Warsan Shire was unfamiliar to me until after watching Beyoncé’s Lemonade. Many people have already had the pleasure of reading her work as early as 2011, but as usual, I’m late to the party. Teaching My Mother How to Give Birth is her first publication, her introduction into the hands of poetry lovers. I caved (because I LOVE physical books) and bought her book on Kindle, since I could not find her work at any of my local bookstores.
It’s really a trick, how short this book appears to be. You assume you’ll read it in 10 or 15 minutes, and then go wash the dishes or otherwise return to your life right were you left off. 20 poems. Words with space to breathe. Instead, it unexpectedly changes how you see all of existence. You lift your head after the last word is read, and you are now living in a completely different life-
burdened enlightened with a new sense on how others move through space and time.
When We Last Saw Your Father
He was sitting in the hospital parking lot
in a borrowed car, counting the windows
of the building, guessing which one
was glowing with his mistake
Sometimes I could feel her words flowing through my veins, as if she were giving me words to express how I move through the world. I didn’t know I could have such a vivid image, crafted by just the right words, in so few lines of poetry. I experienced a flood of emotions as read to myself, both positive and negative. Some poems only a line or two, but filled with so much context. Context I wish I didn’t understand; concepts I wish I had no frame of reference for.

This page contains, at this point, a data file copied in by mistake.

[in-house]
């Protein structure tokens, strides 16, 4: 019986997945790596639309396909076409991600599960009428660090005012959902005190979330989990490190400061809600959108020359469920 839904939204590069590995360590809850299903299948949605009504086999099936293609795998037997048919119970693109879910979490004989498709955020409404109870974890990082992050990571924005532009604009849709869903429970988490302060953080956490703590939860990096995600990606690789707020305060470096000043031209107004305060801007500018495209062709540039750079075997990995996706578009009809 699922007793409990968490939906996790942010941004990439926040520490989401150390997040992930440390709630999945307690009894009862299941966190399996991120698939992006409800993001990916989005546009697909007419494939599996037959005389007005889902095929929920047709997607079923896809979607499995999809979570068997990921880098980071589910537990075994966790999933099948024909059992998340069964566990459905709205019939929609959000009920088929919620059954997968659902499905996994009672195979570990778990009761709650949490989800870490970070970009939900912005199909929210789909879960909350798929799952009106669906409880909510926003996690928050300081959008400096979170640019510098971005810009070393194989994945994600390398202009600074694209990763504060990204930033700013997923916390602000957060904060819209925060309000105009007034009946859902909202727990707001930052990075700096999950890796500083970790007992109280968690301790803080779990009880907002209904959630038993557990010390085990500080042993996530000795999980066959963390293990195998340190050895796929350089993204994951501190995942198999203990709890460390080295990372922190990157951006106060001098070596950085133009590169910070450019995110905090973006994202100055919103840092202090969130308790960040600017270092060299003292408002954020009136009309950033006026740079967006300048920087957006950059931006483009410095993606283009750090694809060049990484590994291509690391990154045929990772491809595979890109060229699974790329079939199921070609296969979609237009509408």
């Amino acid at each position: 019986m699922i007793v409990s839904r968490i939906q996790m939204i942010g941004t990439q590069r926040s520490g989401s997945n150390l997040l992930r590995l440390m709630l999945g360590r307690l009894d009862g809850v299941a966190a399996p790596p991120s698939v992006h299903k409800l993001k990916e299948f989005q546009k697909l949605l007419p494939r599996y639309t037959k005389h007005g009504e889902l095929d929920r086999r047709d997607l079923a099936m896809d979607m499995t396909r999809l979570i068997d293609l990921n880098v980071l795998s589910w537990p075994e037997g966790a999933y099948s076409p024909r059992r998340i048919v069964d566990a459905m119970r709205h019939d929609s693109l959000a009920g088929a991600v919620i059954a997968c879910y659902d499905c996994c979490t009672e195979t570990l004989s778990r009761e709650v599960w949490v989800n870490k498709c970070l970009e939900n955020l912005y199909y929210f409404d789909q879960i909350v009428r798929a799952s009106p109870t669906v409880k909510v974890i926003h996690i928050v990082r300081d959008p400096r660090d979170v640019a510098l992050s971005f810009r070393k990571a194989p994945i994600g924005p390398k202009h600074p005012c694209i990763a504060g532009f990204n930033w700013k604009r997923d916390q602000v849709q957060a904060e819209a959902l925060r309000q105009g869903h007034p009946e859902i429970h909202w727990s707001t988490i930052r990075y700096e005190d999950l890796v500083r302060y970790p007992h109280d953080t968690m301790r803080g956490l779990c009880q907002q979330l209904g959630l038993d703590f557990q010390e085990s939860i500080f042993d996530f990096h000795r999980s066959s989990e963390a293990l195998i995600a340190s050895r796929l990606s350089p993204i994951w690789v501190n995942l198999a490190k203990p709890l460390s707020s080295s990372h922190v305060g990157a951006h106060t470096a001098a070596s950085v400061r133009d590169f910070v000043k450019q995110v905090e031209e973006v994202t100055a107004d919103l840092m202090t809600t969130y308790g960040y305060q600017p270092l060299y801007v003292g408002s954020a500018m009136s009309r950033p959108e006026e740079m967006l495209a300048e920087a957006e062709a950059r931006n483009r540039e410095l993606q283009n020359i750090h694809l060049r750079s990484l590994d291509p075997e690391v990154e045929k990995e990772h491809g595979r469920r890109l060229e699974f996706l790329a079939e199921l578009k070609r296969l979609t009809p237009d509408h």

This was a social commentary conceptualizing the harsh conditions of living in darker skin, and growing up female. Her writing narrates the troubled awareness of wives, daughters, immigrant women, and occasionally, the innocent bystander. All of these poems feel as if they are written in the blood of their subjects, or maybe even the author’s.
“No one leaves home unless home is the mouth of the shark.”
from Conversations About Home (at the Deportation Center)
Many of the poems talk about love, but a painful love. Ritualistic love that can be looked upon as primitive. Infidelity. Lust. Disappointment. In Birds, she talks of fake virginity to appease a new husband. In Fire, she speaks of habitual domestic abuse, the idea of female complacency passed down from mother to daughter, because he pays the bills. But in those same lines, resilience. Cultural understanding. Forgiveness.
I’m not saying all of this to turn you away from her work- this book should be read over and over again. And I don’t believe she puts this into the world with the idea of filling space with words for things we do. I believe, and this is what I took away from it, that the reminders of pain and injustice, of sorrow and neglect, are to keep us on the right path. To correct our mistakes and gain insight to change.
After reading her book, I was unsatisfied. It was not enough. I read it again, and then went to search for more. The internet did not disappoint, linking to pages with poem excerpts and videos of Ms. Shire. I found her mesmerizing. With a soft-spoken demeanor, her pauses between words are just as loud as the words themselves. Her presence is heavy, as if you are listening to her while holding your breath under water. I have provided links below.
warsan vs. melancholy (a digital album)
Last, I want to leave you where I started. Featured throughout Lemonade, Warsan Shire’s “For Women Who Are Difficult to Love.” You can buy her book of poetry here.
*Note: The background music is by Zoe Keating, an independent music artist.*